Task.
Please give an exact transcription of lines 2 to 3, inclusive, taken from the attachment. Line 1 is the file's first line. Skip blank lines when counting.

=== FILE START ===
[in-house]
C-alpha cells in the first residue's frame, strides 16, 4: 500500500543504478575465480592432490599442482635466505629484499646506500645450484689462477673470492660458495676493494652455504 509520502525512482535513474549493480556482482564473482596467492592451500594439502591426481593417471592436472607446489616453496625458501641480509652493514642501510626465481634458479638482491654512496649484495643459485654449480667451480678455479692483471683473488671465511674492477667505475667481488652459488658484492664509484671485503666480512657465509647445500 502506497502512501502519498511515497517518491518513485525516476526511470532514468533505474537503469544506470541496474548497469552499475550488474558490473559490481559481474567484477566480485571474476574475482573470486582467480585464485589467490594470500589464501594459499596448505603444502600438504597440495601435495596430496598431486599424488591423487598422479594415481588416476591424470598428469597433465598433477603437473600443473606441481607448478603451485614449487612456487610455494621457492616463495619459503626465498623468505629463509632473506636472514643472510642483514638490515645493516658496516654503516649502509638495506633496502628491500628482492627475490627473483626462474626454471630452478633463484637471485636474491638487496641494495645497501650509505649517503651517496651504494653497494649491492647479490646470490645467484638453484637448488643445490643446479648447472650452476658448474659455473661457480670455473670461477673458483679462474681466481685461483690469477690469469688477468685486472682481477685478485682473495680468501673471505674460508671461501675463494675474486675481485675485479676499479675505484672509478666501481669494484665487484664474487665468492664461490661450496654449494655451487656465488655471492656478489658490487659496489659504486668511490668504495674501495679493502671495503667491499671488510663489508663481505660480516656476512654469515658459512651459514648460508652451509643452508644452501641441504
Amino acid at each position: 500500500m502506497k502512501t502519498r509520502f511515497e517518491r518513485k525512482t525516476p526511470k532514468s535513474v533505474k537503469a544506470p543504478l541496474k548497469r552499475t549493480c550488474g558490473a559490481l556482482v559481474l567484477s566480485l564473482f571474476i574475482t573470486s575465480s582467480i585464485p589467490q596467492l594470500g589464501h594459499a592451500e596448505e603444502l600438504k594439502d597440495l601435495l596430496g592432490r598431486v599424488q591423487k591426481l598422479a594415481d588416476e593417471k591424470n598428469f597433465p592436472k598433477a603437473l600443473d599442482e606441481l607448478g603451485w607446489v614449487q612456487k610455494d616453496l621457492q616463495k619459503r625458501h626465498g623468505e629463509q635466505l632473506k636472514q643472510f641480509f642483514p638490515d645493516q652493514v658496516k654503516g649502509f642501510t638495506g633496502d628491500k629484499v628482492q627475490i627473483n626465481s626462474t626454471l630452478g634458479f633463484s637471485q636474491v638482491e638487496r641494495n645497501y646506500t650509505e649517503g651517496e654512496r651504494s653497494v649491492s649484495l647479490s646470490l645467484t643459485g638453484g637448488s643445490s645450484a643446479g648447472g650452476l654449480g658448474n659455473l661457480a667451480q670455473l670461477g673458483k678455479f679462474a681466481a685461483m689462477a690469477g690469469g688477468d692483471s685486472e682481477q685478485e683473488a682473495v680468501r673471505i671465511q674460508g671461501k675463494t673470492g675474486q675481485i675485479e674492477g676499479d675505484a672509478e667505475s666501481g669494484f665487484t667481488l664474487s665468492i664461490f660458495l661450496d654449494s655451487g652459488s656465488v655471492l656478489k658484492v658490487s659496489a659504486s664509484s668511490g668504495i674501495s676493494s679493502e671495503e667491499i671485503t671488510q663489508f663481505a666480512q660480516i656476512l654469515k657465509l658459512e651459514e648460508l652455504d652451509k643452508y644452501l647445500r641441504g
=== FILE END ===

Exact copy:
C-alpha cells in the first residue's frame, strides 16, 4: 500500500543504478575465480592432490599442482635466505629484499646506500645450484689462477673470492660458495676493494652455504 509520502525512482535513474549493480556482482564473482596467492592451500594439502591426481593417471592436472607446489616453496625458501641480509652493514642501510626465481634458479638482491654512496649484495643459485654449480667451480678455479692483471683473488671465511674492477667505475667481488652459488658484492664509484671485503666480512657465509647445500 502506497502512501502519498511515497517518491518513485525516476526511470532514468533505474537503469544506470541496474548497469552499475550488474558490473559490481559481474567484477566480485571474476574475482573470486582467480585464485589467490594470500589464501594459499596448505603444502600438504597440495601435495596430496598431486599424488591423487598422479594415481588416476591424470598428469597433465598433477603437473600443473606441481607448478603451485614449487612456487610455494621457492616463495619459503626465498623468505629463509632473506636472514643472510642483514638490515645493516658496516654503516649502509638495506633496502628491500628482492627475490627473483626462474626454471630452478633463484637471485636474491638487496641494495645497501650509505649517503651517496651504494653497494649491492647479490646470490645467484638453484637448488643445490643446479648447472650452476658448474659455473661457480670455473670461477673458483679462474681466481685461483690469477690469469688477468685486472682481477685478485682473495680468501673471505674460508671461501675463494675474486675481485675485479676499479675505484672509478666501481669494484665487484664474487665468492664461490661450496654449494655451487656465488655471492656478489658490487659496489659504486668511490668504495674501495679493502671495503667491499671488510663489508663481505660480516656476512654469515658459512651459514648460508652451509643452508644452501641441504
Amino acid at each position: 500500500m502506497k502512501t502519498r509520502f511515497e517518491r518513485k525512482t525516476p526511470k532514468s535513474v533505474k537503469a544506470p543504478l541496474k548497469r552499475t549493480c550488474g558490473a559490481l556482482v559481474l567484477s566480485l564473482f571474476i574475482t573470486s575465480s582467480i585464485p589467490q596467492l594470500g589464501h594459499a592451500e596448505e603444502l600438504k594439502d597440495l601435495l596430496g592432490r598431486v599424488q591423487k591426481l598422479a594415481d588416476e593417471k591424470n598428469f597433465p592436472k598433477a603437473l600443473d599442482e606441481l607448478g603451485w607446489v614449487q612456487k610455494d616453496l621457492q616463495k619459503r625458501h626465498g623468505e629463509q635466505l632473506k636472514q643472510f641480509f642483514p638490515d645493516q652493514v658496516k654503516g649502509f642501510t638495506g633496502d628491500k629484499v628482492q627475490i627473483n626465481s626462474t626454471l630452478g634458479f633463484s637471485q636474491v638482491e638487496r641494495n645497501y646506500t650509505e649517503g651517496e654512496r651504494s653497494v649491492s649484495l647479490s646470490l645467484t643459485g638453484g637448488s643445490s645450484a643446479g648447472g650452476l654449480g658448474n659455473l661457480a667451480q670455473l670461477g673458483k678455479f679462474a681466481a685461483m689462477a690469477g690469469g688477468d692483471s685486472e682481477q685478485e683473488a682473495v680468501r673471505i671465511q674460508g671461501k675463494t673470492g675474486q675481485i675485479e674492477g676499479d675505484a672509478e667505475s666501481g669494484f665487484t667481488l664474487s665468492i664461490f660458495l661450496d654449494s655451487g652459488s656465488v655471492l656478489k658484492v658490487s659496489a659504486s664509484s668511490g668504495i674501495s676493494s679493502e671495503e667491499i671485503t671488510q663489508f663481505a666480512q660480516i656476512l654469515k657465509l658459512e651459514e648460508l652455504d652451509k643452508y644452501l647445500r641441504g